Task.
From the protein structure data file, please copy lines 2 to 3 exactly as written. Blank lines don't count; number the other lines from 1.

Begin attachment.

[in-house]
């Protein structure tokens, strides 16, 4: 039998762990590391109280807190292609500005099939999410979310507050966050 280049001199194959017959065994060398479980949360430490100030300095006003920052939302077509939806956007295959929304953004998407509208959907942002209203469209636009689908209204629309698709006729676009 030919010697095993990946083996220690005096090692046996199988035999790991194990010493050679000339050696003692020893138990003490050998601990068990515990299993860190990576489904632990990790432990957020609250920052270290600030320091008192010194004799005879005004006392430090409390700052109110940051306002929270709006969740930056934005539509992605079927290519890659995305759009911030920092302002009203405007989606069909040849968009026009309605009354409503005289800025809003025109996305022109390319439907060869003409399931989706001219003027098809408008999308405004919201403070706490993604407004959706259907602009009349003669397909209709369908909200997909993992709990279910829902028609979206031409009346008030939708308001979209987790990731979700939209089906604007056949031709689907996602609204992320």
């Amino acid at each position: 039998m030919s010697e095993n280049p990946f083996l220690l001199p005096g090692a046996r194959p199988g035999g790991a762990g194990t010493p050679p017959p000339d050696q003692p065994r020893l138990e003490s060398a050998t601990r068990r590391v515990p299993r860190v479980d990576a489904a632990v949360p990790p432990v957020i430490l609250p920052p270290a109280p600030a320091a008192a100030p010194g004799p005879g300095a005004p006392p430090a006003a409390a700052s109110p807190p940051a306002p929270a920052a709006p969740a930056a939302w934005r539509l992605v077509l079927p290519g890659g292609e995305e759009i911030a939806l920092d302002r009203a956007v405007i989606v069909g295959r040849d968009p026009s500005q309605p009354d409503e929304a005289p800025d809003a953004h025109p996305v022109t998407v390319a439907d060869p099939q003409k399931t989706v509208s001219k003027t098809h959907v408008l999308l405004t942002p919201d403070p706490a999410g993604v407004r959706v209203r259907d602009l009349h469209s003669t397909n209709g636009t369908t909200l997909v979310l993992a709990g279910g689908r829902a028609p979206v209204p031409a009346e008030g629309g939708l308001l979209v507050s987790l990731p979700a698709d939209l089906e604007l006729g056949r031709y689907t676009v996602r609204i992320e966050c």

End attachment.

């Protein structure tokens, strides 16, 4: 039998762990590391109280807190292609500005099939999410979310507050966050 280049001199194959017959065994060398479980949360430490100030300095006003920052939302077509939806956007295959929304953004998407509208959907942002209203469209636009689908209204629309698709006729676009 030919010697095993990946083996220690005096090692046996199988035999790991194990010493050679000339050696003692020893138990003490050998601990068990515990299993860190990576489904632990990790432990957020609250920052270290600030320091008192010194004799005879005004006392430090409390700052109110940051306002929270709006969740930056934005539509992605079927290519890659995305759009911030920092302002009203405007989606069909040849968009026009309605009354409503005289800025809003025109996305022109390319439907060869003409399931989706001219003027098809408008999308405004919201403070706490993604407004959706259907602009009349003669397909209709369908909200997909993992709990279910829902028609979206031409009346008030939708308001979209987790990731979700939209089906604007056949031709689907996602609204992320």
């Amino acid at each position: 039998m030919s010697e095993n280049p990946f083996l220690l001199p005096g090692a046996r194959p199988g035999g790991a762990g194990t010493p050679p017959p000339d050696q003692p065994r020893l138990e003490s060398a050998t601990r068990r590391v515990p299993r860190v479980d990576a489904a632990v949360p990790p432990v957020i430490l609250p920052p270290a109280p600030a320091a008192a100030p010194g004799p005879g300095a005004p006392p430090a006003a409390a700052s109110p807190p940051a306002p929270a920052a709006p969740a930056a939302w934005r539509l992605v077509l079927p290519g890659g292609e995305e759009i911030a939806l920092d302002r009203a956007v405007i989606v069909g295959r040849d968009p026009s500005q309605p009354d409503e929304a005289p800025d809003a953004h025109p996305v022109t998407v390319a439907d060869p099939q003409k399931t989706v509208s001219k003027t098809h959907v408008l999308l405004t942002p919201d403070p706490a999410g993604v407004r959706v209203r259907d602009l009349h469209s003669t397909n209709g636009t369908t909200l997909v979310l993992a709990g279910g689908r829902a028609p979206v209204p031409a009346e008030g629309g939708l308001l979209v507050s987790l990731p979700a698709d939209l089906e604007l006729g056949r031709y689907t676009v996602r609204i992320e966050c």